Let me get out of the way that "silence" is one of those sharp words that has several connotations to it. I recall a friend tell the story of confronting a family elder who was crying "peace peace!" around some ugly family history that needed to be confronted. My friend replied, "You don't want peace, you want silence." In her case, the silence was doing real damage to some people in the family and there would be no peace until the silence was broken and the ugliness worked through.
So there's that. The silence that equals death (to use the Act Up slogan).
But there is another kind of silence, an intentional one, one that I've really only experienced once or twice.
The instance that stands out for me is at a retreat at a convent. The rule of the convent was that everyone kept silence until mid-morning (I don't recall the exact time, but it was before noon and after breakfast). We were also expected to help make and clean up breakfast. It was a spiritually profound moment.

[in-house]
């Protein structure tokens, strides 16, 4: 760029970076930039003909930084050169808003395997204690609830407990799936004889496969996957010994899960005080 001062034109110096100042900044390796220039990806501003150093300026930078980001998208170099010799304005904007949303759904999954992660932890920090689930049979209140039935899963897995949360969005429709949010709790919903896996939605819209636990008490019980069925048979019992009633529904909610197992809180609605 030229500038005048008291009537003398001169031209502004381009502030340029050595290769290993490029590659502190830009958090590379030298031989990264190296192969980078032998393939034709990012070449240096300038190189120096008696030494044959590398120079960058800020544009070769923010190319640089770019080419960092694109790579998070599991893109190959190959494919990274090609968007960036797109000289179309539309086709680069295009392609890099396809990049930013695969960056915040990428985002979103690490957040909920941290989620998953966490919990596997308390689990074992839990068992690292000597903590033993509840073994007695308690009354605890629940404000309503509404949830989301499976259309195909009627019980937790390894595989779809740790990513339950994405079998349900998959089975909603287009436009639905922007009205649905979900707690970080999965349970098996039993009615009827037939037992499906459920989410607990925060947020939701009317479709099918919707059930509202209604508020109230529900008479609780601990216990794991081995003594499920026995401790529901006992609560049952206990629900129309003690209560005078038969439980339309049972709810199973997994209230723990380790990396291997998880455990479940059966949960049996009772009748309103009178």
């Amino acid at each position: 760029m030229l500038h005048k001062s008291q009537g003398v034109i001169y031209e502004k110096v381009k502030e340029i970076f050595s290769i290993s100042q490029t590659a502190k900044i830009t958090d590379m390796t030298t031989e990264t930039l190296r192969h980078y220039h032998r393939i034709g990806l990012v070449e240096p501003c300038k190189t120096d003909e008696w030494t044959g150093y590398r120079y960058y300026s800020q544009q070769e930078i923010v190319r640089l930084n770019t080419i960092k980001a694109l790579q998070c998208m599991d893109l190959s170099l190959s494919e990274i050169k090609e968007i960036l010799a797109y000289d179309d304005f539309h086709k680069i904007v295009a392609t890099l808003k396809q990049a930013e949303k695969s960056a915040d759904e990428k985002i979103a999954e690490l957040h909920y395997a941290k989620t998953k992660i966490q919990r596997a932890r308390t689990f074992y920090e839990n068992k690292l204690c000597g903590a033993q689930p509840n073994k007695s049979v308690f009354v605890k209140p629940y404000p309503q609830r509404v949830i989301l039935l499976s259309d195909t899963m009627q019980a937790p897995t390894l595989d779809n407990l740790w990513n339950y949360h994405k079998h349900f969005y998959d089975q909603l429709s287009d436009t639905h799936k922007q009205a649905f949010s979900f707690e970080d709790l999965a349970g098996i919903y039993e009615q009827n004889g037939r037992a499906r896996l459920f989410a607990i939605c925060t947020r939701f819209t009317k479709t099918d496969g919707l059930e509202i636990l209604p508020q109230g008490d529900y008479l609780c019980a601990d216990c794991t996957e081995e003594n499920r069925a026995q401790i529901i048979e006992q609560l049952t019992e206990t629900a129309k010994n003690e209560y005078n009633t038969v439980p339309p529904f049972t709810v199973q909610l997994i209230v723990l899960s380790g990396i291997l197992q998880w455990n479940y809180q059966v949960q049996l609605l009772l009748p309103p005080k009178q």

As John Cage told us over and over, there is no such thing as true silence. Without talking, the sounds of clean-up, with it's clanking of pans and rattling of plates and cutlery, had its own communication. We gestured for what we needed, smiled, nodded in thanks. I remember thinking how much easier it was to love all the people in the room when we were working together in silence. And of course, that made me smile (silently) but it was also true.
I think we talk too much. We spend too much time with chatter. I learned at that convent how much silence could soften a heart. At least for me.
Cooperation on a simple, understood task was one of the best prayers I ever lived in.
It's not something I experience very often. Really, everyone in a room has to agree to a rule like that and that's really hard in our world. But like other spiritually profound moments in my life, having experienced it, I know it is possible. There is a silence that equals death, yes, but there is also a silence that allows for the Spirit to move among us without the barrier of words.